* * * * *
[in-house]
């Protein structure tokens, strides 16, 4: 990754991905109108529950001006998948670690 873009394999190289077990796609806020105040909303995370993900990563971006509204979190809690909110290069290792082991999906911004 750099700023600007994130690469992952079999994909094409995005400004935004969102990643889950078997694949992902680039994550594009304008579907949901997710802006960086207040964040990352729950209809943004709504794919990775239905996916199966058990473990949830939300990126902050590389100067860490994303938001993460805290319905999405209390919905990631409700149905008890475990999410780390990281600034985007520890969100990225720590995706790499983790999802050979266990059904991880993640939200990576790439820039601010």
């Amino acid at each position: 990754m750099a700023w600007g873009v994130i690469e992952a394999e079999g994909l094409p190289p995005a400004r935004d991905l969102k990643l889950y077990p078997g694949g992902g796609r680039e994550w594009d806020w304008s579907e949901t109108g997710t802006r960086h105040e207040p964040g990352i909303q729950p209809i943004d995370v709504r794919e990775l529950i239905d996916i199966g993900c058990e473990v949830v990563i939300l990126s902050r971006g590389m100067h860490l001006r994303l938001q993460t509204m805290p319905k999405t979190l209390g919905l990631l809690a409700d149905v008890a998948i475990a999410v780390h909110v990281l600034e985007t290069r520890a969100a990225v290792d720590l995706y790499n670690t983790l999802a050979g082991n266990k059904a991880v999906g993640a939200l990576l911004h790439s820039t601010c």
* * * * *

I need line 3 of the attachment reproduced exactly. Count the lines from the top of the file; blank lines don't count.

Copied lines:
């Amino acid at each position: 990754m750099a700023w600007g873009v994130i690469e992952a394999e079999g994909l094409p190289p995005a400004r935004d991905l969102k990643l889950y077990p078997g694949g992902g796609r680039e994550w594009d806020w304008s579907e949901t109108g997710t802006r960086h105040e207040p964040g990352i909303q729950p209809i943004d995370v709504r794919e990775l529950i239905d996916i199966g993900c058990e473990v949830v990563i939300l990126s902050r971006g590389m100067h860490l001006r994303l938001q993460t509204m805290p319905k999405t979190l209390g919905l990631l809690a409700d149905v008890a998948i475990a999410v780390h909110v990281l600034e985007t290069r520890a969100a990225v290792d720590l995706y790499n670690t983790l999802a050979g082991n266990k059904a991880v999906g993640a939200l990576l911004h790439s820039t601010c």